[Editors’ Note: Each week the Macalope skewers the worst of the week’s coverage of Apple and other technology companies. In addition to being a mythical beast, the Macalope is not an employee of Macworld. As a result, the Macalope is always free to criticize any media organization. Even ours.]
It’s lovely that so many people feel the need to help Apple enthusiasts out. What would we do without their reminders that we’re some kind of cult, their insistence that we really need lousy technologies, and their repeated reminders that we face utter doom?
Maybe everything is religion
The Macalope feels bad. In all the hoopla over the Mac Defender Trojan he feels like he’s been neglecting the crop of jerks that periodically make Apple into their whipping boy.
Take the BBC, for example.
Last week the network offered up Secrets of the Superbrands, which made the groundbreaking claim that Apple was just like a religion.
Wow, never seen that before.
The basis for the BBC’s whole point is that some researchers showed that certain beloved brands, such as Apple, affect the same centers of the brain that religion does. Therefore, the BBC felt that gave them license to mock Apple fans as being crazy religious zealots.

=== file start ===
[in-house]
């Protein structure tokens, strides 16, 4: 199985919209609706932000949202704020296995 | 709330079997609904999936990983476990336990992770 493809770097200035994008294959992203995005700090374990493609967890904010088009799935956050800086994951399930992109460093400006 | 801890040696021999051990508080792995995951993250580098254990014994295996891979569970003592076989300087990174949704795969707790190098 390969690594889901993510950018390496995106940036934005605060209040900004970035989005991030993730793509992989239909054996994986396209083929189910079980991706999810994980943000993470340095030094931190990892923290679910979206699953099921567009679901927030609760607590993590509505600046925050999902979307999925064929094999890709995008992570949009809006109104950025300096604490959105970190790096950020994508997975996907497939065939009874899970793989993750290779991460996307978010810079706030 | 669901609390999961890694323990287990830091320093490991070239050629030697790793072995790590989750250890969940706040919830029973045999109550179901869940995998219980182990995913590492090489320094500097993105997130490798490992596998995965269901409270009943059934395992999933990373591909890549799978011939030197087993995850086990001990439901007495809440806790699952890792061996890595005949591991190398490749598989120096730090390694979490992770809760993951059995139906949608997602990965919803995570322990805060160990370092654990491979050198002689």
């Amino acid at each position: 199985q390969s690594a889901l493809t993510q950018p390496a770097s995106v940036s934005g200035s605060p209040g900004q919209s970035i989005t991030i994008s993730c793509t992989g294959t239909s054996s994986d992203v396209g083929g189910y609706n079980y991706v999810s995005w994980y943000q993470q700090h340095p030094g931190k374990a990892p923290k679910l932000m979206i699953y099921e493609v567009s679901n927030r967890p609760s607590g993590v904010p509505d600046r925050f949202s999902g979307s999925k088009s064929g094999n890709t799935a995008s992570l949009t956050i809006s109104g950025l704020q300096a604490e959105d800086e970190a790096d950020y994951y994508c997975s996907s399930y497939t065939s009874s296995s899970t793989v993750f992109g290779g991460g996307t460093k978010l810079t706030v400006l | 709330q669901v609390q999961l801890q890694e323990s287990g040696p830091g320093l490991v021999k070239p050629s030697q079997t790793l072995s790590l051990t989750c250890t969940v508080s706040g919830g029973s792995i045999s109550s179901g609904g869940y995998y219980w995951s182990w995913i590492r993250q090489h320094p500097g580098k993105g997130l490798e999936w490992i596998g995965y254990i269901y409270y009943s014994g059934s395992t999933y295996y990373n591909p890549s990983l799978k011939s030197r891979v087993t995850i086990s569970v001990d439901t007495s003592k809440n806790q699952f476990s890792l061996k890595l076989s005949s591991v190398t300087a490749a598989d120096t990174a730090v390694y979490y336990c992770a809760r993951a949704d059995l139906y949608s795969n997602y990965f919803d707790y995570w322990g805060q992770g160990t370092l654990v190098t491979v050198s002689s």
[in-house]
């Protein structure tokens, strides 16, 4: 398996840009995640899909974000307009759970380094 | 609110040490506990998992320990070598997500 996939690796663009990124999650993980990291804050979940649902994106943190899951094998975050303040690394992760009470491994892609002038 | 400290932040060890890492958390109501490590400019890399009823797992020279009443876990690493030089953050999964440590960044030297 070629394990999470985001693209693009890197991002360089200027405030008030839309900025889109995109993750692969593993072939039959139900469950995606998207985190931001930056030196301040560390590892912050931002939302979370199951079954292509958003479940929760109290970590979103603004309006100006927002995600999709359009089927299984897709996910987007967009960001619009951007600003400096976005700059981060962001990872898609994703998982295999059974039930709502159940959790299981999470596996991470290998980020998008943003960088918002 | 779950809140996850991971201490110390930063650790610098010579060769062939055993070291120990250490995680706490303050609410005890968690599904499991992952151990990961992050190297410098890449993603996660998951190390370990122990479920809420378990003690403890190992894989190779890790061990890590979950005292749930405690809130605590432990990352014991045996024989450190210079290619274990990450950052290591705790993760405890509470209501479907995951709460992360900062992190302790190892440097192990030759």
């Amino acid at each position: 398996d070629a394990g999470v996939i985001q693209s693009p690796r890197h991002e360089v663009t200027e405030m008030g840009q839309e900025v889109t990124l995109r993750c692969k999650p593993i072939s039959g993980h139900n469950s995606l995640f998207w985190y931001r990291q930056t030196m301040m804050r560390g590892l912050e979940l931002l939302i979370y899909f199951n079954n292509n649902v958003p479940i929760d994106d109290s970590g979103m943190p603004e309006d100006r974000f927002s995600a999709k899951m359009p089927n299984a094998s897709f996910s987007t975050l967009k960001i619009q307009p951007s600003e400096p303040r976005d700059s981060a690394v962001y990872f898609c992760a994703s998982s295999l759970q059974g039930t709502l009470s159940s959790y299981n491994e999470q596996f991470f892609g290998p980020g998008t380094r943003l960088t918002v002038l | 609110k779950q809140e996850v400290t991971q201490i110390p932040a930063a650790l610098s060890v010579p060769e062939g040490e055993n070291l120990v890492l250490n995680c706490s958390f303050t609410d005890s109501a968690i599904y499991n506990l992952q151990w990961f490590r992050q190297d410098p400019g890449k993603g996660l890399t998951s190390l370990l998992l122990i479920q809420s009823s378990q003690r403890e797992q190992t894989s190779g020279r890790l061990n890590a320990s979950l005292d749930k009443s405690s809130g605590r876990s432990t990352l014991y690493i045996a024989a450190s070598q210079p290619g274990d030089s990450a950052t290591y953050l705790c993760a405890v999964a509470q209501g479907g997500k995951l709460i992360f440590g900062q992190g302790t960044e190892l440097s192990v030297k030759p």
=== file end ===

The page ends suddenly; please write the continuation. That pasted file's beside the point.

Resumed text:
Now, the BBC only allows you to watch this video if you’re in the UK. The Macalope went to great lengths to view this video, laden with snark and eye-rolling at the expense of enthusiastic Apple fans, that the BBC apparently only wants to be seen by people stuffed with bangers and mash and warm beer and oh, God, that actually sounds good. The Macalope should never write when he’s hungry.
It’s all good, though. He’s sure Macworld will reimburse him for the round-trip ticket to Heathrow so he could use the airport Wi-Fi to view the video with a British IP address before hopping a flight back to the Colonies.